QUEST: Welcome back. We're at the Langham Melbourne here in Melbourne, Australia. We had hoped to be outside. That was the intention to show you

the beautiful early morning skyline of Melbourne. But of course, it's raining it is winter. And despite the fact that have been glorious every

morning so far this morning, the heavens decided to open and as a result, well it was just too grim.

In fact, it was almost croissant worthy of a dunk. So, we came inside instead because it really would not have been pleasant. But when you visit

Melbourne in Australia, here, there is a peculiar traffic phenomenon not seen in other cities. Even here in Australia, they abandoned it, it's

called the hook turn. If you have never seen it, it's bewildering, confusing, the mayor it encourages safety, but it's very common.

Any visitor, if you're coming to Melbourne, particularly the CBD, you need to understand -- seriously, you need to understand the hook turn.


QUEST: Now watch what happens here. This car wants to turn right. Counter intuitively it doesn't position itself in the center but at the left, it

just sits there and waits while all the traffic continues to move. The idea is simple. You don't get a lot of traffic bunched up in the middle of the

road. So, let's wait for a green light. They've been told to wait, wait, wait, wait, the lights will change, with the changing now they now get the

right to go.

These people will go next. This is more excitement than humans should be allowed.

UNIDENTIFIED MALE: Don't go in the hook.

QUEST: Why am I animated? Because it is not very often that you see things that are completely different. The right turn on red In the United States,

the roundabout etiquette in Britain, the hook turn in Melbourne, which is just one of those oddities and there's one on the hook getting ready. And

if you don't really know about the hook, you're hooked.


QUEST: Now think about it. You actually -- you want to turn right, but you actually have to go into the left lane and then you wait in the middle of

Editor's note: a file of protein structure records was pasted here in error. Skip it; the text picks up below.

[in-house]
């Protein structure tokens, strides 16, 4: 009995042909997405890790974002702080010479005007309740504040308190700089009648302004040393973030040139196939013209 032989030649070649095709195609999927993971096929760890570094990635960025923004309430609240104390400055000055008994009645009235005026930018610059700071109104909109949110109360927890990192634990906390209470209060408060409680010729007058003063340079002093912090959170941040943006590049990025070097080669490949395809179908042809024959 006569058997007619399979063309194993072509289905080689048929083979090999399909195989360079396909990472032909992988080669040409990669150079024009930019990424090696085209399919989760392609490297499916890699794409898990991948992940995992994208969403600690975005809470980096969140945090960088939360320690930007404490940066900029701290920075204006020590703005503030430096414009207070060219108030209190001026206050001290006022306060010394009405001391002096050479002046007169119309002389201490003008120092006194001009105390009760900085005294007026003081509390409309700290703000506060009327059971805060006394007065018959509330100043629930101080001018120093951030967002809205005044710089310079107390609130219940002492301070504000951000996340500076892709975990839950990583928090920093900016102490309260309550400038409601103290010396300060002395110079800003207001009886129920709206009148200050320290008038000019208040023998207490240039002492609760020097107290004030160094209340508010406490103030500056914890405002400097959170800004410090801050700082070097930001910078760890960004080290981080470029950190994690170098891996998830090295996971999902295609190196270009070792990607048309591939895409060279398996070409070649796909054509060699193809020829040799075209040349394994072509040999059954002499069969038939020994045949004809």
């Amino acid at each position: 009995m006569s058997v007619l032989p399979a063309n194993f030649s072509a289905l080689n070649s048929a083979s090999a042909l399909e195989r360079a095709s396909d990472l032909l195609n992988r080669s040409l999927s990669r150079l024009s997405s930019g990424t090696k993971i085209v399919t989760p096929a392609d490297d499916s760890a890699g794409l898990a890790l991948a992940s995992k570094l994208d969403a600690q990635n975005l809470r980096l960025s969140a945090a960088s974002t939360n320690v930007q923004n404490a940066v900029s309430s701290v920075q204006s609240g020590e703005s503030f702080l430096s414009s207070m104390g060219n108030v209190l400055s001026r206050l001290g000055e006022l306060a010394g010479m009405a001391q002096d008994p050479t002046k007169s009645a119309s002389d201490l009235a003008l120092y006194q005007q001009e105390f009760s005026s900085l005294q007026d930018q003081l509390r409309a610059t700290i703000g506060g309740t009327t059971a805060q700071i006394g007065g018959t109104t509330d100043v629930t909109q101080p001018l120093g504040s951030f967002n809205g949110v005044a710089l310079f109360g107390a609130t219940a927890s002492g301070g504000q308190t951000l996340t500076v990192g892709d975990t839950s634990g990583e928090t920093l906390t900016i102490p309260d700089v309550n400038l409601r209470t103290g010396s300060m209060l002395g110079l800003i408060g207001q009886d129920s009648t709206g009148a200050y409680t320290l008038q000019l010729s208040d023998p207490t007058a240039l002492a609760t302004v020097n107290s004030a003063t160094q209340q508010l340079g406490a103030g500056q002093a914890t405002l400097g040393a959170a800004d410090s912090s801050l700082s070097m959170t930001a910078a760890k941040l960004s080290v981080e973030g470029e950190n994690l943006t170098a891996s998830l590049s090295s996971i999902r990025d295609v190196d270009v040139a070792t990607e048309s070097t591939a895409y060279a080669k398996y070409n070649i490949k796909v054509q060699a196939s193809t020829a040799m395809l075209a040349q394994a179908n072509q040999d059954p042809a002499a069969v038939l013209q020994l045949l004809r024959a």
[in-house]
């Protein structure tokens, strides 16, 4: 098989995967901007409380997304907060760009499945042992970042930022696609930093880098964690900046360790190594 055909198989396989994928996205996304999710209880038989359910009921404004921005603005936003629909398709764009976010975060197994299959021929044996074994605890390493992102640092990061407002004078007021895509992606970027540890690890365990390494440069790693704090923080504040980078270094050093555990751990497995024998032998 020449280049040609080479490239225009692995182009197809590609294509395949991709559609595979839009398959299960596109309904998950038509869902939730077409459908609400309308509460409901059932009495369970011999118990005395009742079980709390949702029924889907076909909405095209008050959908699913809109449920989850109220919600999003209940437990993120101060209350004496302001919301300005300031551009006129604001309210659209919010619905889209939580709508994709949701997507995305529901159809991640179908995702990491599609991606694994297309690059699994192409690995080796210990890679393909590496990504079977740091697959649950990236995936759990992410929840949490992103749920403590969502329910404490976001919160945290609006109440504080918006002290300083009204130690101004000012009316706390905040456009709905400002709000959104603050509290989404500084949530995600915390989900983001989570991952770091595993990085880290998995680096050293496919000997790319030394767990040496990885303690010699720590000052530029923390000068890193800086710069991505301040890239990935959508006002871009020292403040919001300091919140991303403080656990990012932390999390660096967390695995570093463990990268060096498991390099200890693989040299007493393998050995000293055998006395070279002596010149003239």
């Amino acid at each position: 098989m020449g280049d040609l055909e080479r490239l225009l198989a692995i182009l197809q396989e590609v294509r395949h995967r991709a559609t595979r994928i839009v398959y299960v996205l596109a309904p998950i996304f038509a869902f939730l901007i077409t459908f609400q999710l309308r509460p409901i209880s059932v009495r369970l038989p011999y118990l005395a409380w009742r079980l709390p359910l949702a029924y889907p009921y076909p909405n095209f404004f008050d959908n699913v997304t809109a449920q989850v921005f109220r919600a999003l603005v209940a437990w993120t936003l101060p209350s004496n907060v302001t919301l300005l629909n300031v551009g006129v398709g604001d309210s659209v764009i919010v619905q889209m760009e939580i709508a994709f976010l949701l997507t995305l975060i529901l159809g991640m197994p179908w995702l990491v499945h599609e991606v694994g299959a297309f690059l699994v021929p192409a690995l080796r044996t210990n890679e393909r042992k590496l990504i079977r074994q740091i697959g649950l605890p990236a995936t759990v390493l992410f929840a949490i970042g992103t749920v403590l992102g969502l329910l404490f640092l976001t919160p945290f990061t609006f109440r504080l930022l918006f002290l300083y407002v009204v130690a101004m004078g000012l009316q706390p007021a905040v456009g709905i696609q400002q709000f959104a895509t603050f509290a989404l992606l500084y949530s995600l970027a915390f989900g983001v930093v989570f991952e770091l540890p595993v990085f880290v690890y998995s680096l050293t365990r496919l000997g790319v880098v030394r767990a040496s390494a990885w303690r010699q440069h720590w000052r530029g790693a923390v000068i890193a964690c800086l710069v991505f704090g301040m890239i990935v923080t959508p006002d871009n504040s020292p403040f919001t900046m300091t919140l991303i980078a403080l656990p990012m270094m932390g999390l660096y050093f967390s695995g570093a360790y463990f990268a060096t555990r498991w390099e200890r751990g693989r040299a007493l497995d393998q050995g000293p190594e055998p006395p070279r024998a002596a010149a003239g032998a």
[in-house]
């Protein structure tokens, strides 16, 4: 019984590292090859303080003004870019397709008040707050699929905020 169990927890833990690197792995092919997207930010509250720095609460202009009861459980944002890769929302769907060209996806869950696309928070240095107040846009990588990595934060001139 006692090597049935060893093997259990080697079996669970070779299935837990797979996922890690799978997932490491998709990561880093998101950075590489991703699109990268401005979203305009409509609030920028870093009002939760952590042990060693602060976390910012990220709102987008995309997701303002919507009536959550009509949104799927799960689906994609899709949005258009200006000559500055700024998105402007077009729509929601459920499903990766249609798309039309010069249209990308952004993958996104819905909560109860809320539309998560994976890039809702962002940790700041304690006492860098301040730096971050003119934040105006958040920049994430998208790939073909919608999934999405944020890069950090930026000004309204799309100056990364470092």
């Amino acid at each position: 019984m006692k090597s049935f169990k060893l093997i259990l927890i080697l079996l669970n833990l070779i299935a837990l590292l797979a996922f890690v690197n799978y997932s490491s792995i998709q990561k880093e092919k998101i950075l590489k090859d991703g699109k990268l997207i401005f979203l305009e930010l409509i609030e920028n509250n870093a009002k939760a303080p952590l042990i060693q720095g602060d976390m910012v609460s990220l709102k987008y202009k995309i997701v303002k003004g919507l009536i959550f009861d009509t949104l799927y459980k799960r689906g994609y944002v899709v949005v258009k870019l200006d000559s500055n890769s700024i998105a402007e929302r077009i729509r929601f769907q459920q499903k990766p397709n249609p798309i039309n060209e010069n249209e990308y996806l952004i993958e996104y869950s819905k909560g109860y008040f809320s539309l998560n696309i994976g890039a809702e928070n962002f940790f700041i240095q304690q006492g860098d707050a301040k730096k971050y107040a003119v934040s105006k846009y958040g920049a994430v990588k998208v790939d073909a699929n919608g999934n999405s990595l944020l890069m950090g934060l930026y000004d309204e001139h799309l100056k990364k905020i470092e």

the road. And only when you get to filter which sometimes people jump and ignore, can you turn? This is most extraordinary. The hook turn. And what's

interesting truly about it, the fact I get really excited at the hook turn is that in Melbourne don't fully understand it anyway.


After a hook turn and the weather -- the weather as I explained to a moment ago, it has not been kind to us this morning. The Langham Melbourne have

been very kind and nothing has come inside. That's what we should have been seeing outdoors instead we are indoors warm toasty with flat whites and

croissants, life is good.


QUEST: Tonight's profitable moment live from Melbourne, Australia. I've always loved my visits to Australia. I've been coming to the country since

1991. It is a fascinating example. Yes, everybody here knows that they are geographically remote. Although they talk about going up to London and New

York as if it's getting on the number 13 bus. Just going up to London. They will tell you.

The business environment here is brutal. They take no prisoners and their businesses have succeeded. In many cases going overseas and being

successful but still there is an Australian way of thinking about business. There is an Australian ingenuity that we showed you tonight, when it comes

to making croissants when an F1 engineer turns her hand to making the best croissants in the world.

Whether it be Vegemite, or whether it's simply be making its own vehicles, or creating an entirely new way of life. Australia seems to have perfected

it and they have a livability here, that's quite extraordinary. All that said, do not be fooled. There are serious issues in the economy that is

resource balance too heavily. Politics is almost a blood sport in this country, where the week gets shoved aside.

And of course, there are whole questions of what happens next with China, the U.S. and Australia's role in the world. All that is for another day

because that's QUEST MEANS BUSINESS for this Tuesday morning in Australia. Monday night to you.


I'm Richard Quest in Melbourne. Whatever you're up to in the hours ahead, I hope it's profitable. Enjoy your flat white wherever you may be.